A Sermon for the First Sunday in Advent
November 29, 2015
(Jeremiah 33:14-16; Psalm 25:1-10; 1 Thessalonians 3:9-13; Luke 21:25-38)
Our readings for this first Sunday of Advent open with a declaration: ‘a day is coming’. It is an ancient glimpse into the future; a prophecy of things to come; a promise that God will fulfil; a hope inspired through a new and enduring ‘branch’ of the legendary King David.
Once again, Jeremiah assures, justice, righteousness, salvation, and security will reign.
And these wonder-filled developments are be credited not to human action, but to God’s action: ‘The LORD is our Righteousness’.
Of course, reading this through our Gospel-centred worldview, we easily see here the action of God in the person of Jesus: we see how close Jeremiah’s language is to Jesus’ self-designation ‘Son of David’; we hear echoes of the Kingdom of God in this unending reign, and; we relate to the crediting of this reign-of-righteousness, not to ourselves, but to the initiative and action of God in the life, death, and resurrection of Jesus.
Jeremiah’s message of hope to his exiled readers is infused with the story of Jesus.
Few passages raise as many questions as todays Gospel reading. How literal is all this to be taken? What happens if it is taken in a more figurative way? What are we to do with the words ‘this generation’ in a context that until then looks like it is referring to times that remain – thousands of years later – unfulfilled?
A clue to answering these questions might be found in Jesus’ reference to ‘…the Son of Man coming on a cloud’. It is from Daniel 7 and comes straight out of ‘the night visions’ recorded in the ancient prophet’s poetry.
Jesus is referring to Daniel’s God-inspired dreams.
Much of Daniel’s chosen genre is apocalyptic. Employing a rich and varied symbolism, apocalyptic literature is consciously cryptic. As such, there is something authentic and faithful about taking a figurative approach to such image-laden language.
To take Daniel literally may not be the only way – or even the best way – to take him seriously.
We have no literal historical record of such events within a generation of Jesus’ description. It would be reasonable to expect some evidence if they had occurred (a man flying on clouds and the shaking of the heavens would certainly be news-worthy!). This absent-evidence often causes literal interpreters to look to events yet to occur, namely, end times.
If we do take a more apocalyptic or symbolic approach, however, we may be able to conclude that Jesus is referring to a coming time of great upheaval within the lifetime of his hearers.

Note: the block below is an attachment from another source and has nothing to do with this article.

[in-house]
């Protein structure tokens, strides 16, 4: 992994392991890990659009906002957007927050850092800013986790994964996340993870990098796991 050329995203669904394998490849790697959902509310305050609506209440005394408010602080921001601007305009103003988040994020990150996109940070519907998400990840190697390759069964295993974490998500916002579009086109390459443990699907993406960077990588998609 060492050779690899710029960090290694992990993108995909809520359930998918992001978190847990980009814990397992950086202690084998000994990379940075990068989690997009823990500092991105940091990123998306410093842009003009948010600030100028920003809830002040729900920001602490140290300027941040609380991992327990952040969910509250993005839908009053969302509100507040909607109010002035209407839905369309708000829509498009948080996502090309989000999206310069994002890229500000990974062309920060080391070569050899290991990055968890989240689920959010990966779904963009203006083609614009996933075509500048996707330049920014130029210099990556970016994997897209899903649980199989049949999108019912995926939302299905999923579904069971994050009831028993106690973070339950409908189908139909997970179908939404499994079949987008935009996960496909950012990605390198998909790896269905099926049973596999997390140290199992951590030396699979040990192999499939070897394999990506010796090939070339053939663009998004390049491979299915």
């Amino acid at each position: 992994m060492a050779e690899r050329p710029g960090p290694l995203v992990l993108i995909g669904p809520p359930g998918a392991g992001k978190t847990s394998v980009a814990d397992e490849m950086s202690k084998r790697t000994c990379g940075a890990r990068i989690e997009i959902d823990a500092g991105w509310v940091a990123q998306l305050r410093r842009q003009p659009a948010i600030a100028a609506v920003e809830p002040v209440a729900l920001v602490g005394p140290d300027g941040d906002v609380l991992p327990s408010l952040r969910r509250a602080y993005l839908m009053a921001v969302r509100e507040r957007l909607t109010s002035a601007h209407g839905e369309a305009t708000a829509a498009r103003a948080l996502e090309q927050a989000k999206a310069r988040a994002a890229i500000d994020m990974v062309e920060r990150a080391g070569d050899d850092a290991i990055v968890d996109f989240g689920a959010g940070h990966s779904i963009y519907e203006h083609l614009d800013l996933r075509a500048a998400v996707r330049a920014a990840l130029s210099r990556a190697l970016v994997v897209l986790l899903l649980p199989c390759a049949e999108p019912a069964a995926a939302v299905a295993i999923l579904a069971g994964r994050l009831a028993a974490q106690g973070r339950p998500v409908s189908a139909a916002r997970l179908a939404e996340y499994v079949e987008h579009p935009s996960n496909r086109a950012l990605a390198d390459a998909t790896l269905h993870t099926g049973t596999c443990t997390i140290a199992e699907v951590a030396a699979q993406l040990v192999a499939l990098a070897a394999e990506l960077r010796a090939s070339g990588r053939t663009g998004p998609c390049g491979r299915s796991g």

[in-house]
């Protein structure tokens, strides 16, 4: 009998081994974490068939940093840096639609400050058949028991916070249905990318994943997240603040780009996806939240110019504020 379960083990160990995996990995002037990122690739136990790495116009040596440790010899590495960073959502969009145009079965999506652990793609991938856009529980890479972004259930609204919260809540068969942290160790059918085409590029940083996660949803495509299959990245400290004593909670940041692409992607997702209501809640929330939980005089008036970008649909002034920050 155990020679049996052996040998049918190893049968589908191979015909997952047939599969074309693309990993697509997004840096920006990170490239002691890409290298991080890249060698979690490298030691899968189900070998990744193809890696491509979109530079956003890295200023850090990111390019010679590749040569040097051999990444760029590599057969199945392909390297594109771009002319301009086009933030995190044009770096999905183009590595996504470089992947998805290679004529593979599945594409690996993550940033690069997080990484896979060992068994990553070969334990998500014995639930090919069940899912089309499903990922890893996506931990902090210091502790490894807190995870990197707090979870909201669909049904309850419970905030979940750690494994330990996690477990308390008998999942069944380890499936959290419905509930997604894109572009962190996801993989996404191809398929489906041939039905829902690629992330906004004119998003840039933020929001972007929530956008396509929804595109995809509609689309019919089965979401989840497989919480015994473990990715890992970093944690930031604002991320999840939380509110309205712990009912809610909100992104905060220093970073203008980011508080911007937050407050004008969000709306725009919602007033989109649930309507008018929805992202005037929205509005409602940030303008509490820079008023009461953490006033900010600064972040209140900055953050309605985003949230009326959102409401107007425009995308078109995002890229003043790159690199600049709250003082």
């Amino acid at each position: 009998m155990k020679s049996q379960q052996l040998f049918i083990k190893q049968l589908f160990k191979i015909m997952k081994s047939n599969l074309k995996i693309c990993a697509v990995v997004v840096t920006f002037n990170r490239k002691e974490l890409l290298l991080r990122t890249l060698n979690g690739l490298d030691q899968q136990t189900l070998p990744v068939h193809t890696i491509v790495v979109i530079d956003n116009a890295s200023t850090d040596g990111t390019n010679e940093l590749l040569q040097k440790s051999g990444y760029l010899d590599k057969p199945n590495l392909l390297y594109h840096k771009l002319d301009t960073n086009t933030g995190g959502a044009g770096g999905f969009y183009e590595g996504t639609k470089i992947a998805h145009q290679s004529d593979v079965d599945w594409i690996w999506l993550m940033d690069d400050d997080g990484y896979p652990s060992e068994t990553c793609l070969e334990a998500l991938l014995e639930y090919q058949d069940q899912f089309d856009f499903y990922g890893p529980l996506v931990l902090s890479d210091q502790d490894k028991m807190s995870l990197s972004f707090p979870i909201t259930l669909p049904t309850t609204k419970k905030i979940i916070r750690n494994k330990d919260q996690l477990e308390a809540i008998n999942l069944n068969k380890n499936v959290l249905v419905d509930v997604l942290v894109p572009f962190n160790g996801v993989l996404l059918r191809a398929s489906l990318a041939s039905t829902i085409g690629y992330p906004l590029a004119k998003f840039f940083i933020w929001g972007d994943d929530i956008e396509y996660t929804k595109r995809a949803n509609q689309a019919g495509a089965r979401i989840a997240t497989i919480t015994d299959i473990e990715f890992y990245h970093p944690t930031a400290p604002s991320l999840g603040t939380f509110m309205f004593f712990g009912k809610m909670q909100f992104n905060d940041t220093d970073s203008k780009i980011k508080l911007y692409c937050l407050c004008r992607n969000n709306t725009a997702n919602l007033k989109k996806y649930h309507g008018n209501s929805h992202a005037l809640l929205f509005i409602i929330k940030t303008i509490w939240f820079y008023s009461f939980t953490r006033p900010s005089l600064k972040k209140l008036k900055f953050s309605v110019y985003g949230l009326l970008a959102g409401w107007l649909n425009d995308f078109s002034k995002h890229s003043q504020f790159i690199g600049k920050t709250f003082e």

History does tell of a violent upheaval for Israel within a generation of Jesus. The sacking of Jerusalem in 70AD was a time when all that was taken for granted about the world had to be reconsidered. For all involved it was a time of great upheaval, ‘distress’, ‘fear’, and ‘foreboding’. Perhaps this event is what Jesus has in mind.
Such debates (as important as they may be) are not, however, Jesus’ core message. Jesus is primarily making an urgent call to watch expectantly – even in the darkest of times – for the action of God.
God’s kingdom has come in the person of Jesus and it is yet to come in all its fullness. It is both now and not yet.
Advent celebrates these two comings. Knowing this, heaven’s citizens are asked to wait and watch. We look for any sign of God’s activity in the same way a farmer waits, watches, and works for the first leaves and their promise of a harvest. We do this because God, in the person of Jesus, has instilled, and is instilling, in us the hope of heaven.
Jesus goes on to warn of the possibility of his words being forgotten. Odd isn’t it. We can be forewarned and unmoved; informed and unprepared; knowledgable and unaware. We can know of the trap and find ourselves raging in frustration against its bars.
And so Jesus calls us to be vigilant, alert, and prayerfully seeking God’s strength in every circumstance. Jesus hopes here for a people who will be faithful even through conflict and defeat; a people who can stand to the very end.
A relevant call for each and every generation.
After all, none of us know the timing of the return of our reigning Christ. Whether we live on the cusp of Jesus’ return or remain closer to the events of the gospels, is not for us to say.
What we do know, however, is that we are between the first and the second comings of the Christ. with no more detail than this, we watch and wait in hope-filled faith.
Paul writes to the Thessalonians of a God and Father who directs our way, increases our love for all, and establishes these all-too-dark hearts as blameless and holy before God. I can’t help but hear in this a deafening echo of Jeremiah’s God-crediting words: ‘The LORD is our Righteousness’.
Paul is patiently waiting for the full establishment of God’s David-echoing, Jeremiah-foreseen, and Jesus-initiated, reign of justice, righteousness, salvation, and security.
And this waiting is multi-dimensional: Paul waits for God to direct his feet to the people he writes; he waits for God to increase the love established in the hearts of the people who make up this community, and; he waits for the ‘coming of the Lord Jesus with all the saints’.
We may not know exactly where we are in God’s timing, but we, like Paul, can know and trust the time-keeper with every aspect of life.